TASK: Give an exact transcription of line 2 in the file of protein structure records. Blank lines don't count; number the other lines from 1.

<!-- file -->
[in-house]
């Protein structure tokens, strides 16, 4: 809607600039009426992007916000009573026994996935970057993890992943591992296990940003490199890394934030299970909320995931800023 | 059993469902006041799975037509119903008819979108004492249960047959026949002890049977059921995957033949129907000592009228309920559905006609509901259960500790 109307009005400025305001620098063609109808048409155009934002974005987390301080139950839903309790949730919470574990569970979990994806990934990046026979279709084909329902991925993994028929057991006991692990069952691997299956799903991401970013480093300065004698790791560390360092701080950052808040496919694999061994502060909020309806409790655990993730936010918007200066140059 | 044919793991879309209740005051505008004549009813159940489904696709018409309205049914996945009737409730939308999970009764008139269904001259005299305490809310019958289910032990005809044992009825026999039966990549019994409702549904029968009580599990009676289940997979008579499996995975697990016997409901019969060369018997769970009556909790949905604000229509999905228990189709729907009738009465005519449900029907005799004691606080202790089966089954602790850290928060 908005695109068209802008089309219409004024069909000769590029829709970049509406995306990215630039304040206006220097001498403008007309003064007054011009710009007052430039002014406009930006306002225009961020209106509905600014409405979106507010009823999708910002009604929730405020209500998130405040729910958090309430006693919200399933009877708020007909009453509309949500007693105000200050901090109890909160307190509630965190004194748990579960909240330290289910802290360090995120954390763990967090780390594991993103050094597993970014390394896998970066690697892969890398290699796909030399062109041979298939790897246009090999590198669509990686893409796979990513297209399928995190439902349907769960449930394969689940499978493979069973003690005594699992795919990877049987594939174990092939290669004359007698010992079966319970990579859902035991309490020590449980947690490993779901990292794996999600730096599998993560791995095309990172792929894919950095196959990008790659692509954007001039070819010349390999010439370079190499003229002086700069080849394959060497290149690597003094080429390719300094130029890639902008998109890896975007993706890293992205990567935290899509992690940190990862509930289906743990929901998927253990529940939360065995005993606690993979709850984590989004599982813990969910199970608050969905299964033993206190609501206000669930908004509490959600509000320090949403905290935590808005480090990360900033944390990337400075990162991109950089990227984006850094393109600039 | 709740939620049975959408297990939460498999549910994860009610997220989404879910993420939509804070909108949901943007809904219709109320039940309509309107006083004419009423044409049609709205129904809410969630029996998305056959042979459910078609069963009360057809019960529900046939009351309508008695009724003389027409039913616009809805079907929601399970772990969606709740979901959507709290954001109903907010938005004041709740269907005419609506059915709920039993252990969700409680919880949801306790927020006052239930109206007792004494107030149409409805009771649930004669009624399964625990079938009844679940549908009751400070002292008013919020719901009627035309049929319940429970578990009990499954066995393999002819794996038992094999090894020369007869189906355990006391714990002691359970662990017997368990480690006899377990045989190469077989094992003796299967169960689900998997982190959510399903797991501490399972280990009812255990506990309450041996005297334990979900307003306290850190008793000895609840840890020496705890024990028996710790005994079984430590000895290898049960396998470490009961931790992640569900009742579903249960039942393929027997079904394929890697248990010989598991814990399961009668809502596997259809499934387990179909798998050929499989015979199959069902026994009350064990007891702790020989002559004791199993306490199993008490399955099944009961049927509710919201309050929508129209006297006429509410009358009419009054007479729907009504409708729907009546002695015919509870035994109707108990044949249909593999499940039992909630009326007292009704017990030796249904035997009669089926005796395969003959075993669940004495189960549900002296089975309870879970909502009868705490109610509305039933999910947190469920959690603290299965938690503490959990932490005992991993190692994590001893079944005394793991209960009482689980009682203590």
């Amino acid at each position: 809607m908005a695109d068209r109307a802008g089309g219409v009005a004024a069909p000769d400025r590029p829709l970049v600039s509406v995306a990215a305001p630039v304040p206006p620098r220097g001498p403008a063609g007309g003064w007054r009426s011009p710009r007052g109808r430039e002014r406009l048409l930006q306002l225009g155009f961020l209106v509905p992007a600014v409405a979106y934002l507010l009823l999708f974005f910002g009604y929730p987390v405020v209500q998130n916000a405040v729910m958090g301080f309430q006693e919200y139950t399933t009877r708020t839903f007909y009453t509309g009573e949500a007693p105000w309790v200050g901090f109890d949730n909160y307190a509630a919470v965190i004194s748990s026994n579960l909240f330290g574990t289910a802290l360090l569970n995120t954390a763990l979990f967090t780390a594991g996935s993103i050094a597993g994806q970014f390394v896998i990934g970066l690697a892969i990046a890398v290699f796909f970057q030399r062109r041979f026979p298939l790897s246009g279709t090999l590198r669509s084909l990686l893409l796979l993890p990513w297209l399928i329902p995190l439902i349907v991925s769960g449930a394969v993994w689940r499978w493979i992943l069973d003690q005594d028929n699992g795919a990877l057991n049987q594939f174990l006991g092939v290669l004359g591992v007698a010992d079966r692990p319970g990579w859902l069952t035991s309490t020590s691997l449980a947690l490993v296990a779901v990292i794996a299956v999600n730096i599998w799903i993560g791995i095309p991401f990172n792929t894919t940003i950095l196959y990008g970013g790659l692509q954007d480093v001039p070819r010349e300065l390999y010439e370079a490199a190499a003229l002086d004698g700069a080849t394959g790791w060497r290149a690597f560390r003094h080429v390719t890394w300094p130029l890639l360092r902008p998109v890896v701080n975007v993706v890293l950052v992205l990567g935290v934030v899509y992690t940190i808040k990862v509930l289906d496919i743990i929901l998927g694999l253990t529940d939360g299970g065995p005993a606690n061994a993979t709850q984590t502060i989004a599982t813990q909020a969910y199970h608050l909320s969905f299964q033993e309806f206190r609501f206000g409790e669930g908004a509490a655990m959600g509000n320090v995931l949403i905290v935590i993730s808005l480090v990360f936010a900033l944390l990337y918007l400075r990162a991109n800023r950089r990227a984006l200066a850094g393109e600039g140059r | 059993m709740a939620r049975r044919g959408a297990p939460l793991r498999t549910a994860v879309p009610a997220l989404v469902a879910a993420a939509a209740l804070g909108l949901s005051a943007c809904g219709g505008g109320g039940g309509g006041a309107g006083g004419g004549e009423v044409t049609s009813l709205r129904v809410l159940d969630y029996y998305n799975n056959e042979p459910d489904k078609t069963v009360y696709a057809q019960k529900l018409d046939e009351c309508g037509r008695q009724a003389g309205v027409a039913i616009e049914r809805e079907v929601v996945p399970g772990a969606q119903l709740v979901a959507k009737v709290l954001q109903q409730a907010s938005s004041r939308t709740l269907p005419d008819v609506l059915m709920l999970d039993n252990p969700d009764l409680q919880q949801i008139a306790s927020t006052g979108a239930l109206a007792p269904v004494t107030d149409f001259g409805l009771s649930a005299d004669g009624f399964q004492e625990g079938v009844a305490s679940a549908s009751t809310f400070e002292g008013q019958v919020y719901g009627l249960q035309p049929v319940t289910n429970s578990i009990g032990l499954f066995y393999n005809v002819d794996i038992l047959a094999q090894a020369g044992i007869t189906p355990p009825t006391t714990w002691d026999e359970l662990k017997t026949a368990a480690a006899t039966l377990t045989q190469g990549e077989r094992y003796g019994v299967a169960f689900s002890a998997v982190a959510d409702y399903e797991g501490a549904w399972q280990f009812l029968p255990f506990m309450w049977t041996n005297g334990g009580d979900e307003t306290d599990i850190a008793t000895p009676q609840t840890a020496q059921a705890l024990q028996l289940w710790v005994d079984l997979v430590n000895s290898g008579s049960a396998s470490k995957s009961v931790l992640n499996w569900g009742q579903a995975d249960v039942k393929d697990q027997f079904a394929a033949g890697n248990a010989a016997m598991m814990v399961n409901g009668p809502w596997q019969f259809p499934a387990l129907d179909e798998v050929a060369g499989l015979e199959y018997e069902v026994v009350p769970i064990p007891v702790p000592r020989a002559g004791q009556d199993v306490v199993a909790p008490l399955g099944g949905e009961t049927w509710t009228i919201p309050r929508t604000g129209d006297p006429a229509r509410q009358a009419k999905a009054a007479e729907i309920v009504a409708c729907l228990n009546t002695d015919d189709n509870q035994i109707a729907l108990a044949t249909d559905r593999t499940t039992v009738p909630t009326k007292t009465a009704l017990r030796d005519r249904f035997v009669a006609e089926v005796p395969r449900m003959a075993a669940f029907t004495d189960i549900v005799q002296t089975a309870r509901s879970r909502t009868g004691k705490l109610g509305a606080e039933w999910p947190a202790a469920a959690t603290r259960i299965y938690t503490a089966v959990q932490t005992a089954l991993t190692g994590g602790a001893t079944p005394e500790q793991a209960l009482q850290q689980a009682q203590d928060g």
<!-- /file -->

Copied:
């Protein structure tokens, strides 16, 4: 809607600039009426992007916000009573026994996935970057993890992943591992296990940003490199890394934030299970909320995931800023 | 059993469902006041799975037509119903008819979108004492249960047959026949002890049977059921995957033949129907000592009228309920559905006609509901259960500790 109307009005400025305001620098063609109808048409155009934002974005987390301080139950839903309790949730919470574990569970979990994806990934990046026979279709084909329902991925993994028929057991006991692990069952691997299956799903991401970013480093300065004698790791560390360092701080950052808040496919694999061994502060909020309806409790655990993730936010918007200066140059 | 044919793991879309209740005051505008004549009813159940489904696709018409309205049914996945009737409730939308999970009764008139269904001259005299305490809310019958289910032990005809044992009825026999039966990549019994409702549904029968009580599990009676289940997979008579499996995975697990016997409901019969060369018997769970009556909790949905604000229509999905228990189709729907009738009465005519449900029907005799004691606080202790089966089954602790850290928060 908005695109068209802008089309219409004024069909000769590029829709970049509406995306990215630039304040206006220097001498403008007309003064007054011009710009007052430039002014406009930006306002225009961020209106509905600014409405979106507010009823999708910002009604929730405020209500998130405040729910958090309430006693919200399933009877708020007909009453509309949500007693105000200050901090109890909160307190509630965190004194748990579960909240330290289910802290360090995120954390763990967090780390594991993103050094597993970014390394896998970066690697892969890398290699796909030399062109041979298939790897246009090999590198669509990686893409796979990513297209399928995190439902349907769960449930394969689940499978493979069973003690005594699992795919990877049987594939174990092939290669004359007698010992079966319970990579859902035991309490020590449980947690490993779901990292794996999600730096599998993560791995095309990172792929894919950095196959990008790659692509954007001039070819010349390999010439370079190499003229002086700069080849394959060497290149690597003094080429390719300094130029890639902008998109890896975007993706890293992205990567935290899509992690940190990862509930289906743990929901998927253990529940939360065995005993606690993979709850984590989004599982813990969910199970608050969905299964033993206190609501206000669930908004509490959600509000320090949403905290935590808005480090990360900033944390990337400075990162991109950089990227984006850094393109600039 | 709740939620049975959408297990939460498999549910994860009610997220989404879910993420939509804070909108949901943007809904219709109320039940309509309107006083004419009423044409049609709205129904809410969630029996998305056959042979459910078609069963009360057809019960529900046939009351309508008695009724003389027409039913616009809805079907929601399970772990969606709740979901959507709290954001109903907010938005004041709740269907005419609506059915709920039993252990969700409680919880949801306790927020006052239930109206007792004494107030149409409805009771649930004669009624399964625990079938009844679940549908009751400070002292008013919020719901009627035309049929319940429970578990009990499954066995393999002819794996038992094999090894020369007869189906355990006391714990002691359970662990017997368990480690006899377990045989190469077989094992003796299967169960689900998997982190959510399903797991501490399972280990009812255990506990309450041996005297334990979900307003306290850190008793000895609840840890020496705890024990028996710790005994079984430590000895290898049960396998470490009961931790992640569900009742579903249960039942393929027997079904394929890697248990010989598991814990399961009668809502596997259809499934387990179909798998050929499989015979199959069902026994009350064990007891702790020989002559004791199993306490199993008490399955099944009961049927509710919201309050929508129209006297006429509410009358009419009054007479729907009504409708729907009546002695015919509870035994109707108990044949249909593999499940039992909630009326007292009704017990030796249904035997009669089926005796395969003959075993669940004495189960549900002296089975309870879970909502009868705490109610509305039933999910947190469920959690603290299965938690503490959990932490005992991993190692994590001893079944005394793991209960009482689980009682203590």